Recently in China, the 5th Annual Songzhuang Art Festival (which we profiled last month) was held in Beijing, with more than 1,000 artists taking part. As one of China’s most well-attended art festivals — owing mostly to Beijing’s international visibility and status as China’s artistic and cultural center — the Songzhuang festival lends itself to important or high-profile events. This year, one of the most unusual of these was the “First Annual Conference of Collectors of Chinese Contemporary Art” (首届中国当代艺术收藏家年), headed by art critic Li Xianting (栗宪庭). As the domestic audience becomes increasingly interested not only in museums and galleries but in specific types of art, and the middle class continues their (new) tradition of diversifying assets, it will become even more important for the domestic “New Collector” to understand the art and the market itself. At Songzhuang, the “all star cast” of attendees is a good indication that many in China are motivated to help their art market (and art audience) mature and develop rapidly.
As this Artintern article (Chinese) points out, many influential members of the Chinese art world — including conference chairman Li Xianting — feel that it is important for the Chinese collector to become intimately familiar with Chinese contemporary art not only to fill a gap in public knowledge but also to catch up to western collectors of Chinese art:
Chinese contemporary art began with the opening of China [in the late 1970s]. However, with no standard of value in the domestic contemporary art market, collecting and business in contemporary Chinese art was started in the West. Since the late 1970s in Chinese contemporary art — for example after the “Stars Fine Arts Exhibition — foreigners in Beijing have created a ring around the market, a ring which is still increasing. When overseas institutions or individuals gather up works at a low price that we have identified as a representation of Chinese contemporary artwork, then sell them back to China at a very high price, [these artists] are reported in domestic media as overnight successes and superstars. This has been to the detriment of the local Chinese contemporary art market.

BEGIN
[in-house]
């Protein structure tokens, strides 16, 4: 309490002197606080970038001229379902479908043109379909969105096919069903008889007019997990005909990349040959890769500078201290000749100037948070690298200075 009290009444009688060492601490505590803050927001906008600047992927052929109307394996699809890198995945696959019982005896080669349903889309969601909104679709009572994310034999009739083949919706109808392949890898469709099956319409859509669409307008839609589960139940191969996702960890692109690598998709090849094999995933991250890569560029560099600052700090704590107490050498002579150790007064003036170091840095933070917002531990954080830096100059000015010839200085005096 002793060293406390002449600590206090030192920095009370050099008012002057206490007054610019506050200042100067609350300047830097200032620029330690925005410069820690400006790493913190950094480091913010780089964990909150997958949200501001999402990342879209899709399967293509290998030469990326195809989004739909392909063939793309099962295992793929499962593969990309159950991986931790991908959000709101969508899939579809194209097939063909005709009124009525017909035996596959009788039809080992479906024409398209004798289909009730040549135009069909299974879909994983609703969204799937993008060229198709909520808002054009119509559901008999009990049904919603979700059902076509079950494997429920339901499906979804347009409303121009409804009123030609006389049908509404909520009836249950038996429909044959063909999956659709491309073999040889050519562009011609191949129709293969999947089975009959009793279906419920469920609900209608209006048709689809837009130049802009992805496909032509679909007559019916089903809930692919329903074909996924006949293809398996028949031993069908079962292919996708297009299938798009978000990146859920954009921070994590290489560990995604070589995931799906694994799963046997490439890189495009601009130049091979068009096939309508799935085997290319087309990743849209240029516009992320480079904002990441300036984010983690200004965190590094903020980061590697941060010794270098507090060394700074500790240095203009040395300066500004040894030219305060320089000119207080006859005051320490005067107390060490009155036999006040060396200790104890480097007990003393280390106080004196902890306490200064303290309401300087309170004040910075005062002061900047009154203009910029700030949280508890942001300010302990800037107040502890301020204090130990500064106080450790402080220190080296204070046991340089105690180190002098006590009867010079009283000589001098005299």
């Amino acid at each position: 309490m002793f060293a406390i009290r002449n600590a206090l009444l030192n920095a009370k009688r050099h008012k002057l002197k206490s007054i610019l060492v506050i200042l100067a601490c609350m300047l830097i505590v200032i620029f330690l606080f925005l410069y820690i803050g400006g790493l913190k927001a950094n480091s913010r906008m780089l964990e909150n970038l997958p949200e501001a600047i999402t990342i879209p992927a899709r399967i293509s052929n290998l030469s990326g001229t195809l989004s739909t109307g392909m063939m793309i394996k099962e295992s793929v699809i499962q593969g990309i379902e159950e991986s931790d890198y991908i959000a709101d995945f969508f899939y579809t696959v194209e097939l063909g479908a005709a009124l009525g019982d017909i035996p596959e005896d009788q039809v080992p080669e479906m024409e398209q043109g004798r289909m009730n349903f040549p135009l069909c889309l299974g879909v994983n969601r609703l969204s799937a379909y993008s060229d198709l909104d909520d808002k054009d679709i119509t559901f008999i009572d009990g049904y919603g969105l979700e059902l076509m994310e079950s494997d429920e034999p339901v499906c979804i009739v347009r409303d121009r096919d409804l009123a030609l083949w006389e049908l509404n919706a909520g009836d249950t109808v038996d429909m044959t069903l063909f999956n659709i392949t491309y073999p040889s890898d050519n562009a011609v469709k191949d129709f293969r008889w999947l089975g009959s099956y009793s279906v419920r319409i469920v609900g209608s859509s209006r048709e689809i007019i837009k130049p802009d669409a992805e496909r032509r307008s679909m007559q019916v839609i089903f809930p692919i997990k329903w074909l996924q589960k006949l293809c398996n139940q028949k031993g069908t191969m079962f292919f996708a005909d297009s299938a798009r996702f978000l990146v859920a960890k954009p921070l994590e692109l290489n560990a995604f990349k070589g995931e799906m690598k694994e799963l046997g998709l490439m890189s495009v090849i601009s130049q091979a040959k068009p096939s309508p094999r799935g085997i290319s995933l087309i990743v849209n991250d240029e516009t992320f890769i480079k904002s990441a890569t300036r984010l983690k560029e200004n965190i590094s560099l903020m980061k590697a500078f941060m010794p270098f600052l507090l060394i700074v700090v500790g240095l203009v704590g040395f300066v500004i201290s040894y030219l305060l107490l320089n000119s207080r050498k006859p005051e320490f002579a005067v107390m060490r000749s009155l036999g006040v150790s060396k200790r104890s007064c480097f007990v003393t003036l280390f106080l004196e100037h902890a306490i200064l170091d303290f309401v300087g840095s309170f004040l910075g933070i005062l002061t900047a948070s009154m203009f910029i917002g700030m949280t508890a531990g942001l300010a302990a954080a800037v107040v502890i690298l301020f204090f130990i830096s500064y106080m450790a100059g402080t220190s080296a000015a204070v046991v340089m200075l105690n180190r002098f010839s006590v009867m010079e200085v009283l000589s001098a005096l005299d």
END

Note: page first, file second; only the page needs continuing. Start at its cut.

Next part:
At the annual meeting, the Chinese contemporary art critic Li Xianting — the chairman of the event — said, “To establish China’s own contemporary art market, we have to establish China’s own artistic value standards and use these standards to guide the market — is the art guiding the money or is the money guiding the art? China must take its own stand.”
Posted in Art, Business, China, Chinese Art, Culture, Museums
Tagged beijing, China, Chinese Art, chinese art collectors, chinese contemporary art, contemporary art, mainland china, new chinese collector, songzhuang, songzhuang art festival
Songzhuang Cultural And Arts Festival, Taking Place From September 20 To October 12, Showcases Artwork From Artistic Districts Around The Country
This year's Songzhuang Cultural and Arts Festival follows the success of last year's exhibitions
Although many art enthusiasts are familiar with Beijing’s larger and more established art districts, such as Dashanzi (大山子) and Caochangdi (草场地), one of the Chinese art world’s best-kept secrets is that the country is home to a number of smaller, more exclusive art communities. Running until October 12, the Songzhuang Cultural and Arts Festival looks to showcase the work of artists from these art colonies — both large and small — and give art lovers a glimpse into the wide range of artwork currently being produced throughout China. Titled “Community! Community!” this festival puts a strong emphasis on the work of artists in distinctly non-mainstream art communities in ten art “zones”:
Artists from ten different art zones in Nanjing, Chengdu, Xi’an, Wuhan and Changsha. were invited to display their artworks. Each art district has a separate location at the festival, featuring recently created artworks by artists representing each community.
Thirteen large-scale art museums and galleries, such as the Songzhuang Art Museum, Sunshine International Art Museum, and the LDX Contemporary Art Center, provide exciting exhibits.
Posted in Uncategorized
Tagged ai weiwei, Art, art colony, art district, auction, caochangdi, CCA, CCP, China, contemporary art, contemporary chinese art, dashanzi, festival, october, PRC, songzhuan cultural and arts festival, songzhuang, sotheby's